'Expect the shocking truth'.
That’s UK-based comedienne of Pakistani-origin Shazia Mirza’s fair warning to all Bangaloreans curious about what to expect from at this British Asian woman’s stand-up act happening at the Kingfisher Comedy Night in the city, later this week
Q: You’ve been performing for quite some time now. But do you still have people who come to your show because they are intrigued watching a funny Pakistani woman?
A: I’m not sure people come because they are intrigued about watching a funny Pakistani woman; I think some just come because they either want to kill me or try and get into my knickers. Some people mistake the word ‘comedian’ for lap dancer. They are always disappointed when they realise just how unsexy I am.
In the UK and Europe, now, people just come to see me. In places like India Pakistan there might be some intrigue as to why there is a funny Pakistani woman on the loose. God knows what it would be like if they heard about me in Afghanistan.
Q: When was the first time you stood up in front of a crowd as a stand up?
A: I became a comedian by accident. I was a science teacher previously, and the kids were so unruly that the only way I could control them was by making them laugh. I was interested in writing comedy, but I never thought I would perform it. The first gig I ever did was at a rough pub in Brixton London; there was no microphone, no stage no seats and someone was getting arrested outside. I stood there in the middle of this room and people started laughing
Q: Was breaking family convention to do what you are doing tough?
A: It’s not just family convention, it’s cultural, community and gender-related as well. I always wanted to be on the stage since I was a child, I wanted to be an actress, but I also loved making people laugh. I never thought I would be a comedian, but I am glad that I am.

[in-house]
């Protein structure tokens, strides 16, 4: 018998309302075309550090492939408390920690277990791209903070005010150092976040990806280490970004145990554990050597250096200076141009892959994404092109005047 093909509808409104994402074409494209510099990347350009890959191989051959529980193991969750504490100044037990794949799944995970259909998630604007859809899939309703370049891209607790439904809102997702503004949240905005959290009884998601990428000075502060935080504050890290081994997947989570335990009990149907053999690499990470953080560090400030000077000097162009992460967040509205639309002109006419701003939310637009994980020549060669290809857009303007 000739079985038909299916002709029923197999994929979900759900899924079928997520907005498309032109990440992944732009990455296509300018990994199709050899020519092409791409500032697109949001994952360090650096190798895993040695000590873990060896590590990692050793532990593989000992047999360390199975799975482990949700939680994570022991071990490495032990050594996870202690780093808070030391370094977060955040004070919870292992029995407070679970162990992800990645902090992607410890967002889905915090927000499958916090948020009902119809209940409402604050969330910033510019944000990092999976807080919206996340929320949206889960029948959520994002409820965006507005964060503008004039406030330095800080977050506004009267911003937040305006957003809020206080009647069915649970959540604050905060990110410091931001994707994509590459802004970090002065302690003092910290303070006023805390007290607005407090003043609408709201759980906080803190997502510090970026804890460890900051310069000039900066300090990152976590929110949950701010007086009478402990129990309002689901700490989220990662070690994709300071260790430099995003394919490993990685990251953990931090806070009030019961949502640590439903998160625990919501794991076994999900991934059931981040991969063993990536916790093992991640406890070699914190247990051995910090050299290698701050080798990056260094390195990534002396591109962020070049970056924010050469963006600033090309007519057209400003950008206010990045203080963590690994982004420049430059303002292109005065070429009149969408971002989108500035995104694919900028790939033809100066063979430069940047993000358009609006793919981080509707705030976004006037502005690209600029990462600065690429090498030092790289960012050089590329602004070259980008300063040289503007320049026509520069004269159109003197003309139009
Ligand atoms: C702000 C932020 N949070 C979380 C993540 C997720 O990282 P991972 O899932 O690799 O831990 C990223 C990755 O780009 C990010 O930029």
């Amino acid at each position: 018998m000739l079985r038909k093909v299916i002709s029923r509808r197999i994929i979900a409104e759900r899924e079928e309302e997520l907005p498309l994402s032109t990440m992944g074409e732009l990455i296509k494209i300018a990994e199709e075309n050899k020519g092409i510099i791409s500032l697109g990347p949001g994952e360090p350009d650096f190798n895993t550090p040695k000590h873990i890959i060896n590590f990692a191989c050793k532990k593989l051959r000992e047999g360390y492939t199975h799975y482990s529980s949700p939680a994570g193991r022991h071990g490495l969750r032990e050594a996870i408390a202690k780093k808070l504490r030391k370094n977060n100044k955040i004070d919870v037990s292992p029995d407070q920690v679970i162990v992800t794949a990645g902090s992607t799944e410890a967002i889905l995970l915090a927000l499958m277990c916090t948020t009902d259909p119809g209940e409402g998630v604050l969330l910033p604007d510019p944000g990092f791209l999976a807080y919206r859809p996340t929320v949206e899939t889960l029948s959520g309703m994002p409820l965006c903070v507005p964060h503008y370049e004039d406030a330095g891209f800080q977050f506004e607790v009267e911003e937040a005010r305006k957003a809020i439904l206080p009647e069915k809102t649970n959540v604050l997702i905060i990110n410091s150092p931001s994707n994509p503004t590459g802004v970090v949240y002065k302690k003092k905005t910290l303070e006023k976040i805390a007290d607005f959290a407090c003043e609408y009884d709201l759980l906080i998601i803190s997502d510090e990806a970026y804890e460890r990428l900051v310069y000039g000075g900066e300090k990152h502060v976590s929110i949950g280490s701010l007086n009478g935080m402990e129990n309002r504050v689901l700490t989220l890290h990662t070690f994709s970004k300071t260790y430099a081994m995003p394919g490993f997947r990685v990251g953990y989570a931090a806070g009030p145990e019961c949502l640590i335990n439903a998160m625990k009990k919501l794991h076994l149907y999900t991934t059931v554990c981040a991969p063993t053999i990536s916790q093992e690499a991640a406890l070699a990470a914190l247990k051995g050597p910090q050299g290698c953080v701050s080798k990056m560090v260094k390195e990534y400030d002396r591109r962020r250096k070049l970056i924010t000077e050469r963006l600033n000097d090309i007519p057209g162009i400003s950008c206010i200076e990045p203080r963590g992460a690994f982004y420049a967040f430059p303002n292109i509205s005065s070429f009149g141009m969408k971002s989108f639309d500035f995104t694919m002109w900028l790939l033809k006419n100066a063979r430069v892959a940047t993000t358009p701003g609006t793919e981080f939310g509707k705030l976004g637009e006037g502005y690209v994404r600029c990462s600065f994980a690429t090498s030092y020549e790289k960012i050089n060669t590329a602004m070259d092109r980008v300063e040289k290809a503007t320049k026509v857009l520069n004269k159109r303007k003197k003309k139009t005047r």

Q: Coming to the process of writing the material — are you someone who spends time writing the lines out or do you just jot down thoughts and go with the flow on stage?
A: I always know what I’m going to say on stage. I think through topics and ideas and spend time trying to make them funny. I have to have passion about what I’m saying. If I don’t find it funny, neither will the audience.
Q: Performing a monologue as part of V Day along with Isabella Rosselini, Danii Minogue, Meera Syal must have been some experience. How did that opportunity come about?
A: It was an amazing show. Eve Ensler who wrote The Vagina Monologues heard about me and asked if I would write a funny piece for the Monologues. I performed it at The Royal Albert Hall. I have since worked with Eve many times since in New York, doing an all female comedy show called Offensive Women, which she produced. I have since worked with Meera for the BBC on a couple of shows.
Q: Other than writing and making people laugh for a living, what else keeps you busy?
A: I would love to say sex, drugs, and rock and roll. But it’s actually cleaning, sleeping, and sending emails. Sad and boring really.
Q: And finally, what is the one thing that Bangaloreans should be prepared to hear when they come to watch you?
A: The shocking truth.